*A*

*.*

_{conf}**SIA 262** defines the governing confined concrete area *A** _{conf,SIA262}* based on the stress field illustrated in Figure 4, proposed by Sigrist [7].

\[A_{conf.SIA262}=(b_{csy}-s_{x})\cdot (b_{csz}-s_{x})\]

*\( \textsf{\textit{\footnotesize{Fig. 4\qquad Definition of the confined concrete area according to SIA 262: (a) stress field and (b) lateral section at the level }}}\) \( \textsf{\textit{\footnotesize{of the confining reinforcement (e.g., x = sx/2). }}}\)*

**MC 2010** defines the governing confined concrete area as a combination of the two models forming the basis of the EC 2 and SIA 262 formulation:

\[A_{conf.MC2010}=\left( b_{csy}\cdot b_{csz}-\frac{\sum s^{2}_{i}}{6}\right)\cdot \left( \frac{(b_{csy}\cdot s_{x})\cdot(b_{csz}-s_{x})}{b_{csy}\cdot b_{csz}}\right)\]

\[= \left( b_{csy}\cdot b_{csz}-\frac{\sum s^{2}_{i}}{6}\right) \cdot \left(1-\frac{s_{x}}{b_{csy}} \right) \cdot \left(1-\frac{s_{x}}{b_{csz}} \right)\]

**The new model approach for passive confinement** introduced in [1] defines the simplified confined concrete area *A** _{conf,simp}* as a function of the confining reinforcement geometry and spacing.

\[A_{conf.simp}=\left(b_{csy}-\frac{\sqrt{s_{x}^{2}+s_{z}^{2}}}{2}\right)\cdot \left(b_{csz}-\frac{\sqrt{s_{x}^{2}+s_{y}^{2}}}{2}\right)\]

### IDEA StatiCa Detail models

Models are of the solid block type with various plan dimensions *b** _{cy}* x

*b*

*, height*

_{cz}*h*

*, and stirrups distance*

_{x}*s*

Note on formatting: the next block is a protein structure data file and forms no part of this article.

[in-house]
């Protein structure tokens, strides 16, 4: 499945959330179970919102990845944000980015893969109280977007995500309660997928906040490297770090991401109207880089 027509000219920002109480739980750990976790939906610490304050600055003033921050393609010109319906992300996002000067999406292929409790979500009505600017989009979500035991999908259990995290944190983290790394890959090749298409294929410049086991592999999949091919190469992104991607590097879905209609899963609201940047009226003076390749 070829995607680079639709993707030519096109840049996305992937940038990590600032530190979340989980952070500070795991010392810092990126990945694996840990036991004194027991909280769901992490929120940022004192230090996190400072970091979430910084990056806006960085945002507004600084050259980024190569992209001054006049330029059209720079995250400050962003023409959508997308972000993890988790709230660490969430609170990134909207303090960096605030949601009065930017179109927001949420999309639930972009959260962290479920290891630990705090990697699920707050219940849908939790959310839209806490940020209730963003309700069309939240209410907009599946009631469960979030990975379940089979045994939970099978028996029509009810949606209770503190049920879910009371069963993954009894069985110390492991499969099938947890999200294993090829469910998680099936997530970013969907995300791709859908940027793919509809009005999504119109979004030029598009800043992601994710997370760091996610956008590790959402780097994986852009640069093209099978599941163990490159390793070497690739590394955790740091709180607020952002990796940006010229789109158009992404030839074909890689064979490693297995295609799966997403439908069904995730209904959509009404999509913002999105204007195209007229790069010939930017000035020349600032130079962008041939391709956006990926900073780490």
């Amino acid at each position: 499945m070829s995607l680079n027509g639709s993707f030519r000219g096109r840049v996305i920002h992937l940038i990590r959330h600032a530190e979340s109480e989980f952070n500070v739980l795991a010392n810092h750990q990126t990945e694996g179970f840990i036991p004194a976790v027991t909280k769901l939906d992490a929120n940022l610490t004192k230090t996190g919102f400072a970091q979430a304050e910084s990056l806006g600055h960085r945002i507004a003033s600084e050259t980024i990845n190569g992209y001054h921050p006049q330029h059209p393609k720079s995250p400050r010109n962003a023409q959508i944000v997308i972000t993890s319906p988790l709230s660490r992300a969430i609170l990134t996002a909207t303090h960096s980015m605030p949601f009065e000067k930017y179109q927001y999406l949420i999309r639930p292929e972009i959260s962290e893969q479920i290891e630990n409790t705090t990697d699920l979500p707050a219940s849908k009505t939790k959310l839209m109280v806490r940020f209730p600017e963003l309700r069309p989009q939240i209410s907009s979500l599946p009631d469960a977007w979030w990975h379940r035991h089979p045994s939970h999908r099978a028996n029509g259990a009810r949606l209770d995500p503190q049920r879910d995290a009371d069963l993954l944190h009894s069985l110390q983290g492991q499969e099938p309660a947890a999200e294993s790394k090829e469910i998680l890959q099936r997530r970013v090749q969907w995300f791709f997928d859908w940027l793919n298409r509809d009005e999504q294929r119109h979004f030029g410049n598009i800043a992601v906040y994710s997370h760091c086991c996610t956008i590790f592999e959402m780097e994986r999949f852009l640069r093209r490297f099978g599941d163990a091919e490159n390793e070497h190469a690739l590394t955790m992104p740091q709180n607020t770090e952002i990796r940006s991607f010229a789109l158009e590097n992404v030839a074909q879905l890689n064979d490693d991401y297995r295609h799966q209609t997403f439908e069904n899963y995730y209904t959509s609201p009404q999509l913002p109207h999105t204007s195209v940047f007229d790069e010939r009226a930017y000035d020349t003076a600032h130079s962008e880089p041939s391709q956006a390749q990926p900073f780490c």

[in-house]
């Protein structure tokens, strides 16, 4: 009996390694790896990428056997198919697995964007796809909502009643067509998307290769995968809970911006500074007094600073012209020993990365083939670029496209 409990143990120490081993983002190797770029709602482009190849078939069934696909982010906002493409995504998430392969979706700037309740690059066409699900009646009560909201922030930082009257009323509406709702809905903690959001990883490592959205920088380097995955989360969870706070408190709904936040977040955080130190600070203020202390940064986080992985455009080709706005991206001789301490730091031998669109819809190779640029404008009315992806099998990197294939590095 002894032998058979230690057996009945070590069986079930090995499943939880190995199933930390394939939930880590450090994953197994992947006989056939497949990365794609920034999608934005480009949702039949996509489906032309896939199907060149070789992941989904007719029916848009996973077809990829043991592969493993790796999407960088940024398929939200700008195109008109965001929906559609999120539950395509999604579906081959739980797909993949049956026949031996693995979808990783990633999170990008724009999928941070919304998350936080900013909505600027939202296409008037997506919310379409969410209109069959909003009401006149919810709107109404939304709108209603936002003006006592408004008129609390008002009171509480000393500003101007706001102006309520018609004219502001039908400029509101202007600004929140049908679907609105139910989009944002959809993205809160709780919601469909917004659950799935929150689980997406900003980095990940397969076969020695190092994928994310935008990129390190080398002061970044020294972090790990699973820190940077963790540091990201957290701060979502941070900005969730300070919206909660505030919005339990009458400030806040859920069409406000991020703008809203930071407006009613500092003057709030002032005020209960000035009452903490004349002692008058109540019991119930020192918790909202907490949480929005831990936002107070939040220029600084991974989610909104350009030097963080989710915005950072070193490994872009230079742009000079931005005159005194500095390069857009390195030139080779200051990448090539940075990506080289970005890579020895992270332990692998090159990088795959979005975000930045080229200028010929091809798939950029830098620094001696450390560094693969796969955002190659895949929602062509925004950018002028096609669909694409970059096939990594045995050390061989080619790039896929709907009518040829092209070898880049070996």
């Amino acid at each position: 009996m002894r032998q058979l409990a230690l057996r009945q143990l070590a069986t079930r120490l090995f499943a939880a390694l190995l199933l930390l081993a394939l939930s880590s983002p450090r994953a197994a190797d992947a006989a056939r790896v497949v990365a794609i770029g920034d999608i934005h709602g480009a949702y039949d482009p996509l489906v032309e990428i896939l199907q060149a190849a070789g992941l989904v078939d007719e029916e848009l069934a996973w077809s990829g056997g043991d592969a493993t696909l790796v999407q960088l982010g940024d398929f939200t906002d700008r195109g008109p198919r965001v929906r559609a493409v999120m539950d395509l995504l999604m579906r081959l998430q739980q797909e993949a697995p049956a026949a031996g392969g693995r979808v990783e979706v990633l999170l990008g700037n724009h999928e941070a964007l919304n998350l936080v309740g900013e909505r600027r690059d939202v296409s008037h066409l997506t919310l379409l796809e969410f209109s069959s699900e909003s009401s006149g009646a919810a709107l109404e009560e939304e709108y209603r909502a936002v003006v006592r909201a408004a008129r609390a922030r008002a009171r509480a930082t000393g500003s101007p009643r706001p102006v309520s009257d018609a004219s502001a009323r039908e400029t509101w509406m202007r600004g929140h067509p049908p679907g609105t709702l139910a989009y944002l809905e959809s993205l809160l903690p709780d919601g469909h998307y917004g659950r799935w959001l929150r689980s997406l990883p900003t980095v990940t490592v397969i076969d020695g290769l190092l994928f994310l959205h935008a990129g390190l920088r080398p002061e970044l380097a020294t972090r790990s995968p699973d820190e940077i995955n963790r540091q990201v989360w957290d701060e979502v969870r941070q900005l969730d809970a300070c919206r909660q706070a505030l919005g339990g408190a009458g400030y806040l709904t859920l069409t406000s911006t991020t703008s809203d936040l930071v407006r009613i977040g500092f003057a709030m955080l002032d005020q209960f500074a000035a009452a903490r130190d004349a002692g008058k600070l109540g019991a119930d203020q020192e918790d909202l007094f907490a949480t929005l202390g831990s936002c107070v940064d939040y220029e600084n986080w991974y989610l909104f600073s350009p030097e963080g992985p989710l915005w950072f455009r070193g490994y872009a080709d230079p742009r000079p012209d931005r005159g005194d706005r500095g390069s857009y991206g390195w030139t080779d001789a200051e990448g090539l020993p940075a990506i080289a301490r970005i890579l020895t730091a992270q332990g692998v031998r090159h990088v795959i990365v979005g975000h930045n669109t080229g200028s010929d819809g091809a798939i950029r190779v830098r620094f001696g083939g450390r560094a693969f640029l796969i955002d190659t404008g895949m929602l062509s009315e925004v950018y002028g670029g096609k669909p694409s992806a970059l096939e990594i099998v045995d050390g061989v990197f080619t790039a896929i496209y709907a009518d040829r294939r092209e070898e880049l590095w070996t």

*made of C30/37 concrete supported by rigid surface support in the X, Y, Z direction at the bottom surface. For the sake of the stability of the top concrete cover in the model, the top surface is also supported in horizontal directions by rigid support. Concrete cover*

_{x}*c*is 30 mm for all models. There are always four longitudinal rebars with the diameter

*Φ*

_{s,l}*= 10 mm*. Stirrups, the confining reinforcement, and longitudinal bars are modeled from steel B500B. All calculations are in characteristic values.

*\[ \textsf{\textit{\footnotesize{Fig. 5\qquad IDEA StatiCa Detail models a) 0.75 x 1.5 x 4.0; b) 1.0 x 1.0 x 4.0; c) 0.75 x 2.5 x 5.0; d) 2.0 x 2.0 x 6.0}}}\]*

A load greater than the expected load capacity is always applied. The program then searches for the maximum possible applicable load so that one of the defined criteria is not exceeded. In this case, it is always the limit strain criterion of the stirrup reinforcement, which is a maximum of 5%, but due to the implemented Tension stiffening, the limiting value is usually lower. For more details, see Theoretical Background.

In the following figure, it can be seen that the calculation of model 0.75 x 1.5 x 4.0 was stopped and a multiple of the applied load was found as the maximum load that the element can resist.